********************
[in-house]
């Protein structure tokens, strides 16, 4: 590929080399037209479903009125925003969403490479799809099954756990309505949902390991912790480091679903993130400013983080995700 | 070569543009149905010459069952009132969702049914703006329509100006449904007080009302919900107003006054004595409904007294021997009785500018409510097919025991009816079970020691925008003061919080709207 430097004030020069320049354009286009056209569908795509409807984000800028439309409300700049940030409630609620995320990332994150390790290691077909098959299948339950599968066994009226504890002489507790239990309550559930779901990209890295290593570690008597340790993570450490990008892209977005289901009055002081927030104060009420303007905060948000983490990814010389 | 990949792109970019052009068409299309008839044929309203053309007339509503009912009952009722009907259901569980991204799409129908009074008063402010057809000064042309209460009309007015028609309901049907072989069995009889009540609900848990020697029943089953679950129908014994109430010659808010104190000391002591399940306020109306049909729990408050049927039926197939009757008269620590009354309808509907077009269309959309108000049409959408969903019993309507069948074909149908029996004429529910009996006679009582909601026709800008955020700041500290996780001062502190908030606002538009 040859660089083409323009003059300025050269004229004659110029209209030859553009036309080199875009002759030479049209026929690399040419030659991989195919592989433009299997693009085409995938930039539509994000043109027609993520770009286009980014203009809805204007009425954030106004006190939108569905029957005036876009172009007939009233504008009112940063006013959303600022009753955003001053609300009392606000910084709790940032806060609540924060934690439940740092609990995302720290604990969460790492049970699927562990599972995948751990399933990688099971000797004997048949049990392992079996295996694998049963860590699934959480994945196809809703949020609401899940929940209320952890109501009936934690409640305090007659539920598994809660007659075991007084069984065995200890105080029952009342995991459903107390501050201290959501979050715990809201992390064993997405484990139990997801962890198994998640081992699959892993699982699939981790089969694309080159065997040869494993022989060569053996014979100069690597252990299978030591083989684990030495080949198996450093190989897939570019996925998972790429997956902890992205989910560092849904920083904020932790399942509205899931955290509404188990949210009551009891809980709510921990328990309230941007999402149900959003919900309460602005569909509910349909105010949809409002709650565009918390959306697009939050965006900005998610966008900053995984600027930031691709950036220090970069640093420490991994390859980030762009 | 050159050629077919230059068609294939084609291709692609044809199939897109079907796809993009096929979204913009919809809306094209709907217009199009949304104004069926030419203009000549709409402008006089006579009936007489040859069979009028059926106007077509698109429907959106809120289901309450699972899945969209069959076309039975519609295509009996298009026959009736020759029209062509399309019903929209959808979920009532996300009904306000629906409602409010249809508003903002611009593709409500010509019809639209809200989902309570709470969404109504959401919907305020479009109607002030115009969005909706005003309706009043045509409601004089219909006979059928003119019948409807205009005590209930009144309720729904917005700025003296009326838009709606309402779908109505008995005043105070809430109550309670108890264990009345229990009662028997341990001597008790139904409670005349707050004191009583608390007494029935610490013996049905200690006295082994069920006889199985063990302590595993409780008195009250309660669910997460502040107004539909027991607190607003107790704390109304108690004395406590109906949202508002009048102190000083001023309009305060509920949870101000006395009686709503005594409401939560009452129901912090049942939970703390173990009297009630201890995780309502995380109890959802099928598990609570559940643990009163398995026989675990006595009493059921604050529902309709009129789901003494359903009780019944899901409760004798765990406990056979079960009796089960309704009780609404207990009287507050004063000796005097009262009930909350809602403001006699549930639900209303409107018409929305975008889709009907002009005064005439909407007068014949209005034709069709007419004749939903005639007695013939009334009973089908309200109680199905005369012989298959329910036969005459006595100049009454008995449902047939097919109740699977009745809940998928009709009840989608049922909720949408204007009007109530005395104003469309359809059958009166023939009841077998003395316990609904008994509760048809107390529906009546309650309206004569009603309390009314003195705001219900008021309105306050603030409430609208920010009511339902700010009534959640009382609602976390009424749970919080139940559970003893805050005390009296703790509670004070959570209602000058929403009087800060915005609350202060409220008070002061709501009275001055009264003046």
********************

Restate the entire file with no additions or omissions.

[in-house]
């Protein structure tokens, strides 16, 4: 590929080399037209479903009125925003969403490479799809099954756990309505949902390991912790480091679903993130400013983080995700 | 070569543009149905010459069952009132969702049914703006329509100006449904007080009302919900107003006054004595409904007294021997009785500018409510097919025991009816079970020691925008003061919080709207 430097004030020069320049354009286009056209569908795509409807984000800028439309409300700049940030409630609620995320990332994150390790290691077909098959299948339950599968066994009226504890002489507790239990309550559930779901990209890295290593570690008597340790993570450490990008892209977005289901009055002081927030104060009420303007905060948000983490990814010389 | 990949792109970019052009068409299309008839044929309203053309007339509503009912009952009722009907259901569980991204799409129908009074008063402010057809000064042309209460009309007015028609309901049907072989069995009889009540609900848990020697029943089953679950129908014994109430010659808010104190000391002591399940306020109306049909729990408050049927039926197939009757008269620590009354309808509907077009269309959309108000049409959408969903019993309507069948074909149908029996004429529910009996006679009582909601026709800008955020700041500290996780001062502190908030606002538009 040859660089083409323009003059300025050269004229004659110029209209030859553009036309080199875009002759030479049209026929690399040419030659991989195919592989433009299997693009085409995938930039539509994000043109027609993520770009286009980014203009809805204007009425954030106004006190939108569905029957005036876009172009007939009233504008009112940063006013959303600022009753955003001053609300009392606000910084709790940032806060609540924060934690439940740092609990995302720290604990969460790492049970699927562990599972995948751990399933990688099971000797004997048949049990392992079996295996694998049963860590699934959480994945196809809703949020609401899940929940209320952890109501009936934690409640305090007659539920598994809660007659075991007084069984065995200890105080029952009342995991459903107390501050201290959501979050715990809201992390064993997405484990139990997801962890198994998640081992699959892993699982699939981790089969694309080159065997040869494993022989060569053996014979100069690597252990299978030591083989684990030495080949198996450093190989897939570019996925998972790429997956902890992205989910560092849904920083904020932790399942509205899931955290509404188990949210009551009891809980709510921990328990309230941007999402149900959003919900309460602005569909509910349909105010949809409002709650565009918390959306697009939050965006900005998610966008900053995984600027930031691709950036220090970069640093420490991994390859980030762009 | 050159050629077919230059068609294939084609291709692609044809199939897109079907796809993009096929979204913009919809809306094209709907217009199009949304104004069926030419203009000549709409402008006089006579009936007489040859069979009028059926106007077509698109429907959106809120289901309450699972899945969209069959076309039975519609295509009996298009026959009736020759029209062509399309019903929209959808979920009532996300009904306000629906409602409010249809508003903002611009593709409500010509019809639209809200989902309570709470969404109504959401919907305020479009109607002030115009969005909706005003309706009043045509409601004089219909006979059928003119019948409807205009005590209930009144309720729904917005700025003296009326838009709606309402779908109505008995005043105070809430109550309670108890264990009345229990009662028997341990001597008790139904409670005349707050004191009583608390007494029935610490013996049905200690006295082994069920006889199985063990302590595993409780008195009250309660669910997460502040107004539909027991607190607003107790704390109304108690004395406590109906949202508002009048102190000083001023309009305060509920949870101000006395009686709503005594409401939560009452129901912090049942939970703390173990009297009630201890995780309502995380109890959802099928598990609570559940643990009163398995026989675990006595009493059921604050529902309709009129789901003494359903009780019944899901409760004798765990406990056979079960009796089960309704009780609404207990009287507050004063000796005097009262009930909350809602403001006699549930639900209303409107018409929305975008889709009907002009005064005439909407007068014949209005034709069709007419004749939903005639007695013939009334009973089908309200109680199905005369012989298959329910036969005459006595100049009454008995449902047939097919109740699977009745809940998928009709009840989608049922909720949408204007009007109530005395104003469309359809059958009166023939009841077998003395316990609904008994509760048809107390529906009546309650309206004569009603309390009314003195705001219900008021309105306050603030409430609208920010009511339902700010009534959640009382609602976390009424749970919080139940559970003893805050005390009296703790509670004070959570209602000058929403009087800060915005609350202060409220008070002061709501009275001055009264003046």